Bishop Viktor Graefenstein, SELCU; Rev. Oleg Schewtschenko, pastor of SELCU's Odessa congregation and LCC president, Rev. Dr. Robert Bugbee

by Robert Bugbee

Treasured friends,

It is Tuesday morning as I write these lines from “my” dormitory room in the new Concordia Seminary at Usatovo, Ukraine, a suburb of the great city of Odessa on the Black Sea. International guests are gradually drifting away to Norway, Sweden, Kazakhstan, Germany and Canada after the dedication festivities this past weekend.

Saturday was the big day. There is no room in the new seminary building large enough to accomodate the number of worshipers expected, so the congregation of almost 175 met on the plaza facing the main portal of the building. The front steps served as chancel and preaching platform. A lengthy morning service (over 2 hours) began at 10 a.m., at which the building and its contents were dedicated to the service of the Triune God.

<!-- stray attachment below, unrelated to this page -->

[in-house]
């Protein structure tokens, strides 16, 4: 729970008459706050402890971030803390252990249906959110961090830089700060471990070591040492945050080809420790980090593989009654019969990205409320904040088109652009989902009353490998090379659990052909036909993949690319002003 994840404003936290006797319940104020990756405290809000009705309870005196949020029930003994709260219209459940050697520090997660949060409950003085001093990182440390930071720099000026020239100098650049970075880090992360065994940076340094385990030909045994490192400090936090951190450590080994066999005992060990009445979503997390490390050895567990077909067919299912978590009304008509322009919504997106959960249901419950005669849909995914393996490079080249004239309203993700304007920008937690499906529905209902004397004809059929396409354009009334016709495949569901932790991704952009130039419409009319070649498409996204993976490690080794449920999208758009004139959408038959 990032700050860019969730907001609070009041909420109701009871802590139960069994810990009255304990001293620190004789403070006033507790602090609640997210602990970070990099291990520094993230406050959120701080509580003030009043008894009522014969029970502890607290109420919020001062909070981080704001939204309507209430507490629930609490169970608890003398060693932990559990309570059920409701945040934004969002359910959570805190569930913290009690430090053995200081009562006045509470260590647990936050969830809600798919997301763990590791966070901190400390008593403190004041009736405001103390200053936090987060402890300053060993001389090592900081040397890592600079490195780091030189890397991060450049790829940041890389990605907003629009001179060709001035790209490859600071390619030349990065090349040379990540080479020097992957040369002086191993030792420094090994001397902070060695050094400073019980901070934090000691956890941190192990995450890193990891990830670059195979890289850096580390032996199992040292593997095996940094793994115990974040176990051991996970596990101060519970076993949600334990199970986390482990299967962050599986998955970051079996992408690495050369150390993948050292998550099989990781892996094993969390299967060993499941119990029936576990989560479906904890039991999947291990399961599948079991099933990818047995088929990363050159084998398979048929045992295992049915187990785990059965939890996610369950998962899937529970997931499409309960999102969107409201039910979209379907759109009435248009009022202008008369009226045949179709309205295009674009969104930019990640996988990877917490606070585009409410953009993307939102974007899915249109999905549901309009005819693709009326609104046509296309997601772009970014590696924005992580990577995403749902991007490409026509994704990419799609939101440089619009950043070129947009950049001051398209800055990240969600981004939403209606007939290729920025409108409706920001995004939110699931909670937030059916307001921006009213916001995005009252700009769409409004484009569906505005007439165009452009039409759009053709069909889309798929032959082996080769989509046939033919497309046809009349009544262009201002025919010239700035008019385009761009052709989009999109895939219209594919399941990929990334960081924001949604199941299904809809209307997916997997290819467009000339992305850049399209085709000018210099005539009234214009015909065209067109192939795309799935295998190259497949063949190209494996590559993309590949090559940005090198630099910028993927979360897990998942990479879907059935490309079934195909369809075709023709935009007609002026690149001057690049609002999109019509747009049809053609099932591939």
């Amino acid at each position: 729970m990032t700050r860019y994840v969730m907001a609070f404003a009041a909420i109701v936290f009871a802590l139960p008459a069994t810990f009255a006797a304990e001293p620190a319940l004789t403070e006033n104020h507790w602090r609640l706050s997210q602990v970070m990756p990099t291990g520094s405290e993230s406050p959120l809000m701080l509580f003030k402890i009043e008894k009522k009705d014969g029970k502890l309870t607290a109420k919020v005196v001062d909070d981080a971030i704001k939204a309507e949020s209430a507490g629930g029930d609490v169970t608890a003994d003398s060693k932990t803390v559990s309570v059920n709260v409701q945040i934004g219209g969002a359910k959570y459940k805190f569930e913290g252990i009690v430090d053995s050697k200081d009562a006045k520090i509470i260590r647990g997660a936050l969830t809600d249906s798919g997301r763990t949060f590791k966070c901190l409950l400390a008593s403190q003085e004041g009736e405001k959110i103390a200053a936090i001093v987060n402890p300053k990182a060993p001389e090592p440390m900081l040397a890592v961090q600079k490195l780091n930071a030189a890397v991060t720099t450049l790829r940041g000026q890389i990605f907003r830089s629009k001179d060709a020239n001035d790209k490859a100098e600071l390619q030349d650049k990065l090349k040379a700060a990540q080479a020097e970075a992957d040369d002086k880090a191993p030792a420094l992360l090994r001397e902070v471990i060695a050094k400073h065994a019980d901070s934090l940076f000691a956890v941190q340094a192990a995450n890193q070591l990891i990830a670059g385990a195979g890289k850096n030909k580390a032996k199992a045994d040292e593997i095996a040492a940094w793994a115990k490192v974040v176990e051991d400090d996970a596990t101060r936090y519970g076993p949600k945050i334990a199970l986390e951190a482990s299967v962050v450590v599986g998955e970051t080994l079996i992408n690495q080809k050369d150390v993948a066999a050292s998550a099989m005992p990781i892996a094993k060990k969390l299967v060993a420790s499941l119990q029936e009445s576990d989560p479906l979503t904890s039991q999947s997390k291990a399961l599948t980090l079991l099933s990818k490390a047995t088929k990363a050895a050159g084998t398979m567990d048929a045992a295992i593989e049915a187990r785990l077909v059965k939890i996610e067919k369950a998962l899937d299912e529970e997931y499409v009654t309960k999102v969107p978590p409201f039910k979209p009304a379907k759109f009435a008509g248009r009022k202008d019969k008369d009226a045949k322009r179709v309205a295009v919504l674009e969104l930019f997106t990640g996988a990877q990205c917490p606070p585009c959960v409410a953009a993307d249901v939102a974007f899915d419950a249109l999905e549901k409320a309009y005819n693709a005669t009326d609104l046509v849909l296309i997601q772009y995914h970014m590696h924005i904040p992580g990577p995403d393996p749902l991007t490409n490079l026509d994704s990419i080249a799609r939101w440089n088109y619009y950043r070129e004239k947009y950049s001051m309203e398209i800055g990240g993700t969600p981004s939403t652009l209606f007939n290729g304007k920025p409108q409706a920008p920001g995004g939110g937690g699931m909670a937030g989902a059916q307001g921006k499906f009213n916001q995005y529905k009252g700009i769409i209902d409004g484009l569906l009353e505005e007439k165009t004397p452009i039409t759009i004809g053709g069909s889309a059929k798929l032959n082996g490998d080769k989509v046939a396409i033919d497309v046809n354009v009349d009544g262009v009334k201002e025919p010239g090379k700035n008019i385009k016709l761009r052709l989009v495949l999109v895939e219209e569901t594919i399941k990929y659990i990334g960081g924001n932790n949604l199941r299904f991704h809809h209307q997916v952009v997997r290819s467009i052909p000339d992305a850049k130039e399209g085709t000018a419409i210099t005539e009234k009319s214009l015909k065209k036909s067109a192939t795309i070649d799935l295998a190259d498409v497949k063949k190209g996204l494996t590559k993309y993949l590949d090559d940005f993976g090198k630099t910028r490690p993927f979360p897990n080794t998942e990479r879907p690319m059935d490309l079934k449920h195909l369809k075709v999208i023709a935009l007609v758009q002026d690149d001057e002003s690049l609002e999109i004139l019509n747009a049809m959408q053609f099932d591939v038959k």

I had the honour of serving as the first preacher on the text from Genesis 28, “This is none other than the House of God, and this is the gate of heaven.” Later LCC missionary to Ukraine, Rev. Alexey Navrotskiy, preached a second sermon. A ceremonial key was delivered to Bishop Viktor Graefenstein, who conducted the Rite of Dedication. Greetings were brought by international guests in attendance.

In the early afternoon the many guests sat down at picnic tables on the grounds and ate dinner consisting of meat balls, potatoes, cold salads, Ukrainian bread, and sweets.